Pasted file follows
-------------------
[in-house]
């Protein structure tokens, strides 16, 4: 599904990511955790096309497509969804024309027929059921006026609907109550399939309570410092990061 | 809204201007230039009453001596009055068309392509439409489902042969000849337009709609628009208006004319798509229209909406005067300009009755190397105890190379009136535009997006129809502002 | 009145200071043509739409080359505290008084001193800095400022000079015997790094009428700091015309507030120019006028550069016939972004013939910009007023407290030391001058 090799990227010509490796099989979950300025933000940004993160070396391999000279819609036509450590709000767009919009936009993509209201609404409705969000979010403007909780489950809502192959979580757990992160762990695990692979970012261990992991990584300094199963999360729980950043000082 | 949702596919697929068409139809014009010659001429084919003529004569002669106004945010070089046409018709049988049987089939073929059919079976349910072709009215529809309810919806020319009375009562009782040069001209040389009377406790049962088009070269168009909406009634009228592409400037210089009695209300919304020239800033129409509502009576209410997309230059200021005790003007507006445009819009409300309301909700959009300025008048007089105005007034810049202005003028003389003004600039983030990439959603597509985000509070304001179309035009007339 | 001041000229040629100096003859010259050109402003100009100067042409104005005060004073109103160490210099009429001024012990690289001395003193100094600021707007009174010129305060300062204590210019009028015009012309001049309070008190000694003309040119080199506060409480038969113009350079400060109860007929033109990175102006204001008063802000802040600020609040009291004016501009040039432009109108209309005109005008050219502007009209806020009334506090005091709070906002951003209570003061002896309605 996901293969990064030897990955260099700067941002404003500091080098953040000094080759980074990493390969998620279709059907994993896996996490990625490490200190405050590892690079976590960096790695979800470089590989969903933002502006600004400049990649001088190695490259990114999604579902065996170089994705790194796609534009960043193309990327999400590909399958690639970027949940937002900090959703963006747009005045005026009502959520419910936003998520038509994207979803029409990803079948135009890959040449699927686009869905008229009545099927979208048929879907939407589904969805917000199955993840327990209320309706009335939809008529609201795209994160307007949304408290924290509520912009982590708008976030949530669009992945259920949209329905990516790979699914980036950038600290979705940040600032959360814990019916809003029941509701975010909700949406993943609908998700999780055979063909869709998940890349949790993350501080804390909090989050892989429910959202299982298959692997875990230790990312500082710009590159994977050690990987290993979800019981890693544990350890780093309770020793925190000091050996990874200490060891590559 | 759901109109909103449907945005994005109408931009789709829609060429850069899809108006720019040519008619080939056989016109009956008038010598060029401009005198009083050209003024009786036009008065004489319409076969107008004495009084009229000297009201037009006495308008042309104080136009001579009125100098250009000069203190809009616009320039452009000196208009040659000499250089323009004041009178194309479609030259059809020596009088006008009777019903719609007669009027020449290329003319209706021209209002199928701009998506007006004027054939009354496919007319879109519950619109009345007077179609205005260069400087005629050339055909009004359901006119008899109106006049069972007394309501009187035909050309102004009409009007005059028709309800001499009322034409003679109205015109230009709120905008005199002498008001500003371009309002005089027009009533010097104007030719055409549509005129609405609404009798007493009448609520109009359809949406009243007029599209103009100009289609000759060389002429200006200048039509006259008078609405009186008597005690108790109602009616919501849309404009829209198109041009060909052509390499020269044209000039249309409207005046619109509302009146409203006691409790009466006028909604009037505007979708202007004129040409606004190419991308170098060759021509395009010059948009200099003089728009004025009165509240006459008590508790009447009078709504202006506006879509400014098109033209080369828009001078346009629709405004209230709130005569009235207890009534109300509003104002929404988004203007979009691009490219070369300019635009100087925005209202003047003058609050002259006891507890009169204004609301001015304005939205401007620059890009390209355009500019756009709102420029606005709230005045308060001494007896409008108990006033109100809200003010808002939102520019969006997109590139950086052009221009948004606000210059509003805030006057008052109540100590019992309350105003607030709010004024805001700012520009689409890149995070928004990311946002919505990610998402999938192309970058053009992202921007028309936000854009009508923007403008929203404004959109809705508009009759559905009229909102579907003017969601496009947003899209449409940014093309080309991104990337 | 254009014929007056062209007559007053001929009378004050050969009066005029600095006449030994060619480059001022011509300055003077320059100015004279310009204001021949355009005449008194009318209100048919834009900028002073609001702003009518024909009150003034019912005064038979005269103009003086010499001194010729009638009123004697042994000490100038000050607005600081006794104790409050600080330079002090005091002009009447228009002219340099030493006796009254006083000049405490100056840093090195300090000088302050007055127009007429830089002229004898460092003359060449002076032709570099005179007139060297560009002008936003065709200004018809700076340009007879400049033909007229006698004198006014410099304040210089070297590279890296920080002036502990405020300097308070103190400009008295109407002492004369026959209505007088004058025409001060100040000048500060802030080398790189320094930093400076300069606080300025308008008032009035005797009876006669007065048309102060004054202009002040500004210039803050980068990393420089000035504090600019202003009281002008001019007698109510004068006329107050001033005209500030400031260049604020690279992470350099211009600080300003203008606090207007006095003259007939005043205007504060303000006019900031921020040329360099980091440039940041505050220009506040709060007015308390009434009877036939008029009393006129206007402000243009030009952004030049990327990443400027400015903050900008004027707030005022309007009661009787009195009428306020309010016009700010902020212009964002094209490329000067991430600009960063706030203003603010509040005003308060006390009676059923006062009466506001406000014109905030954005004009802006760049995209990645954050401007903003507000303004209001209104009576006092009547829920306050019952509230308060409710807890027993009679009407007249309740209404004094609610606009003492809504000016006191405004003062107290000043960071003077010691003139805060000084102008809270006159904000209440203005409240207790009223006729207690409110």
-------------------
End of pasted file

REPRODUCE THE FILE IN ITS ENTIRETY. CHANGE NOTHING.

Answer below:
[in-house]
């Protein structure tokens, strides 16, 4: 599904990511955790096309497509969804024309027929059921006026609907109550399939309570410092990061 | 809204201007230039009453001596009055068309392509439409489902042969000849337009709609628009208006004319798509229209909406005067300009009755190397105890190379009136535009997006129809502002 | 009145200071043509739409080359505290008084001193800095400022000079015997790094009428700091015309507030120019006028550069016939972004013939910009007023407290030391001058 090799990227010509490796099989979950300025933000940004993160070396391999000279819609036509450590709000767009919009936009993509209201609404409705969000979010403007909780489950809502192959979580757990992160762990695990692979970012261990992991990584300094199963999360729980950043000082 | 949702596919697929068409139809014009010659001429084919003529004569002669106004945010070089046409018709049988049987089939073929059919079976349910072709009215529809309810919806020319009375009562009782040069001209040389009377406790049962088009070269168009909406009634009228592409400037210089009695209300919304020239800033129409509502009576209410997309230059200021005790003007507006445009819009409300309301909700959009300025008048007089105005007034810049202005003028003389003004600039983030990439959603597509985000509070304001179309035009007339 | 001041000229040629100096003859010259050109402003100009100067042409104005005060004073109103160490210099009429001024012990690289001395003193100094600021707007009174010129305060300062204590210019009028015009012309001049309070008190000694003309040119080199506060409480038969113009350079400060109860007929033109990175102006204001008063802000802040600020609040009291004016501009040039432009109108209309005109005008050219502007009209806020009334506090005091709070906002951003209570003061002896309605 996901293969990064030897990955260099700067941002404003500091080098953040000094080759980074990493390969998620279709059907994993896996996490990625490490200190405050590892690079976590960096790695979800470089590989969903933002502006600004400049990649001088190695490259990114999604579902065996170089994705790194796609534009960043193309990327999400590909399958690639970027949940937002900090959703963006747009005045005026009502959520419910936003998520038509994207979803029409990803079948135009890959040449699927686009869905008229009545099927979208048929879907939407589904969805917000199955993840327990209320309706009335939809008529609201795209994160307007949304408290924290509520912009982590708008976030949530669009992945259920949209329905990516790979699914980036950038600290979705940040600032959360814990019916809003029941509701975010909700949406993943609908998700999780055979063909869709998940890349949790993350501080804390909090989050892989429910959202299982298959692997875990230790990312500082710009590159994977050690990987290993979800019981890693544990350890780093309770020793925190000091050996990874200490060891590559 | 759901109109909103449907945005994005109408931009789709829609060429850069899809108006720019040519008619080939056989016109009956008038010598060029401009005198009083050209003024009786036009008065004489319409076969107008004495009084009229000297009201037009006495308008042309104080136009001579009125100098250009000069203190809009616009320039452009000196208009040659000499250089323009004041009178194309479609030259059809020596009088006008009777019903719609007669009027020449290329003319209706021209209002199928701009998506007006004027054939009354496919007319879109519950619109009345007077179609205005260069400087005629050339055909009004359901006119008899109106006049069972007394309501009187035909050309102004009409009007005059028709309800001499009322034409003679109205015109230009709120905008005199002498008001500003371009309002005089027009009533010097104007030719055409549509005129609405609404009798007493009448609520109009359809949406009243007029599209103009100009289609000759060389002429200006200048039509006259008078609405009186008597005690108790109602009616919501849309404009829209198109041009060909052509390499020269044209000039249309409207005046619109509302009146409203006691409790009466006028909604009037505007979708202007004129040409606004190419991308170098060759021509395009010059948009200099003089728009004025009165509240006459008590508790009447009078709504202006506006879509400014098109033209080369828009001078346009629709405004209230709130005569009235207890009534109300509003104002929404988004203007979009691009490219070369300019635009100087925005209202003047003058609050002259006891507890009169204004609301001015304005939205401007620059890009390209355009500019756009709102420029606005709230005045308060001494007896409008108990006033109100809200003010808002939102520019969006997109590139950086052009221009948004606000210059509003805030006057008052109540100590019992309350105003607030709010004024805001700012520009689409890149995070928004990311946002919505990610998402999938192309970058053009992202921007028309936000854009009508923007403008929203404004959109809705508009009759559905009229909102579907003017969601496009947003899209449409940014093309080309991104990337 | 254009014929007056062209007559007053001929009378004050050969009066005029600095006449030994060619480059001022011509300055003077320059100015004279310009204001021949355009005449008194009318209100048919834009900028002073609001702003009518024909009150003034019912005064038979005269103009003086010499001194010729009638009123004697042994000490100038000050607005600081006794104790409050600080330079002090005091002009009447228009002219340099030493006796009254006083000049405490100056840093090195300090000088302050007055127009007429830089002229004898460092003359060449002076032709570099005179007139060297560009002008936003065709200004018809700076340009007879400049033909007229006698004198006014410099304040210089070297590279890296920080002036502990405020300097308070103190400009008295109407002492004369026959209505007088004058025409001060100040000048500060802030080398790189320094930093400076300069606080300025308008008032009035005797009876006669007065048309102060004054202009002040500004210039803050980068990393420089000035504090600019202003009281002008001019007698109510004068006329107050001033005209500030400031260049604020690279992470350099211009600080300003203008606090207007006095003259007939005043205007504060303000006019900031921020040329360099980091440039940041505050220009506040709060007015308390009434009877036939008029009393006129206007402000243009030009952004030049990327990443400027400015903050900008004027707030005022309007009661009787009195009428306020309010016009700010902020212009964002094209490329000067991430600009960063706030203003603010509040005003308060006390009676059923006062009466506001406000014109905030954005004009802006760049995209990645954050401007903003507000303004209001209104009576006092009547829920306050019952509230308060409710807890027993009679009407007249309740209404004094609610606009003492809504000016006191405004003062107290000043960071003077010691003139805060000084102008809270006159904000209440203005409240207790009223006729207690409110």